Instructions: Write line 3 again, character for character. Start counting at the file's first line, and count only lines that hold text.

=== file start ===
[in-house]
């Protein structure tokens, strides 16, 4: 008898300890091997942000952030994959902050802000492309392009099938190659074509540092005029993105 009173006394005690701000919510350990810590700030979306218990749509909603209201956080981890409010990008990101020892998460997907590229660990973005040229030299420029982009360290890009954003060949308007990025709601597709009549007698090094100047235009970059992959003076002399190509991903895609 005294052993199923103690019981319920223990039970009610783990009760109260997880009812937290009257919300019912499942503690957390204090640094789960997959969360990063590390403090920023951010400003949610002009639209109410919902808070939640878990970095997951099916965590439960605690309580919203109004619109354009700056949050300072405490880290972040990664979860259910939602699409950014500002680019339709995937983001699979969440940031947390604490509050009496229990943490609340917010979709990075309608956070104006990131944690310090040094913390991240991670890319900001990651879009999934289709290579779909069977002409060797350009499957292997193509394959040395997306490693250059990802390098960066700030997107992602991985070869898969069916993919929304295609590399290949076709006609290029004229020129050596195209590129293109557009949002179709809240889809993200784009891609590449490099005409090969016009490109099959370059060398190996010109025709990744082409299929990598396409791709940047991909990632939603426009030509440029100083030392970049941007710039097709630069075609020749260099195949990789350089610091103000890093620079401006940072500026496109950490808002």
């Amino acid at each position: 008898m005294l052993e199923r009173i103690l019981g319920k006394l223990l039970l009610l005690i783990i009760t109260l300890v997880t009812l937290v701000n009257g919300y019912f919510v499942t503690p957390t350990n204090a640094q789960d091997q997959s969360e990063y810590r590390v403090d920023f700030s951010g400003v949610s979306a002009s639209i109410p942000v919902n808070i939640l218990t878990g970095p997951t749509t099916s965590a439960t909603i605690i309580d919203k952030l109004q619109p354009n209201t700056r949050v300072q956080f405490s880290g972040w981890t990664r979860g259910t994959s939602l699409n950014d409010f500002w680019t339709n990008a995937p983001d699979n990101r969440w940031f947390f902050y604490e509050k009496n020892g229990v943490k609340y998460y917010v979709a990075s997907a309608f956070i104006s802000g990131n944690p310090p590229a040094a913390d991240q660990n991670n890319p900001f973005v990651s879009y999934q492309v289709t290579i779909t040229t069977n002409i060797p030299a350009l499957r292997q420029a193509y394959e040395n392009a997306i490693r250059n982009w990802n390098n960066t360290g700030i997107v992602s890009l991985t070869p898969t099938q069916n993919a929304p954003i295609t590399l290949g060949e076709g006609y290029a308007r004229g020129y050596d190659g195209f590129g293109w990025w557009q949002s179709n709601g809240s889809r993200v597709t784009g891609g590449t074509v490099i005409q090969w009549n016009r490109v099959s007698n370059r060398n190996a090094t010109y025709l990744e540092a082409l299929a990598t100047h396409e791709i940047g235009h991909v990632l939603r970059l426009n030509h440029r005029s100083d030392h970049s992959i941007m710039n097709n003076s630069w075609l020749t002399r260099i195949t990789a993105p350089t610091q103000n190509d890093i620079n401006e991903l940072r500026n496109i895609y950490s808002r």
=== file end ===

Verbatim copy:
């Amino acid at each position: 008898m005294l052993e199923r009173i103690l019981g319920k006394l223990l039970l009610l005690i783990i009760t109260l300890v997880t009812l937290v701000n009257g919300y019912f919510v499942t503690p957390t350990n204090a640094q789960d091997q997959s969360e990063y810590r590390v403090d920023f700030s951010g400003v949610s979306a002009s639209i109410p942000v919902n808070i939640l218990t878990g970095p997951t749509t099916s965590a439960t909603i605690i309580d919203k952030l109004q619109p354009n209201t700056r949050v300072q956080f405490s880290g972040w981890t990664r979860g259910t994959s939602l699409n950014d409010f500002w680019t339709n990008a995937p983001d699979n990101r969440w940031f947390f902050y604490e509050k009496n020892g229990v943490k609340y998460y917010v979709a990075s997907a309608f956070i104006s802000g990131n944690p310090p590229a040094a913390d991240q660990n991670n890319p900001f973005v990651s879009y999934q492309v289709t290579i779909t040229t069977n002409i060797p030299a350009l499957r292997q420029a193509y394959e040395n392009a997306i490693r250059n982009w990802n390098n960066t360290g700030i997107v992602s890009l991985t070869p898969t099938q069916n993919a929304p954003i295609t590399l290949g060949e076709g006609y290029a308007r004229g020129y050596d190659g195209f590129g293109w990025w557009q949002s179709n709601g809240s889809r993200v597709t784009g891609g590449t074509v490099i005409q090969w009549n016009r490109v099959s007698n370059r060398n190996a090094t010109y025709l990744e540092a082409l299929a990598t100047h396409e791709i940047g235009h991909v990632l939603r970059l426009n030509h440029r005029s100083d030392h970049s992959i941007m710039n097709n003076s630069w075609l020749t002399r260099i195949t990789a993105p350089t610091q103000n190509d890093i620079n401006e991903l940072r500026n496109i895609y950490s808002r």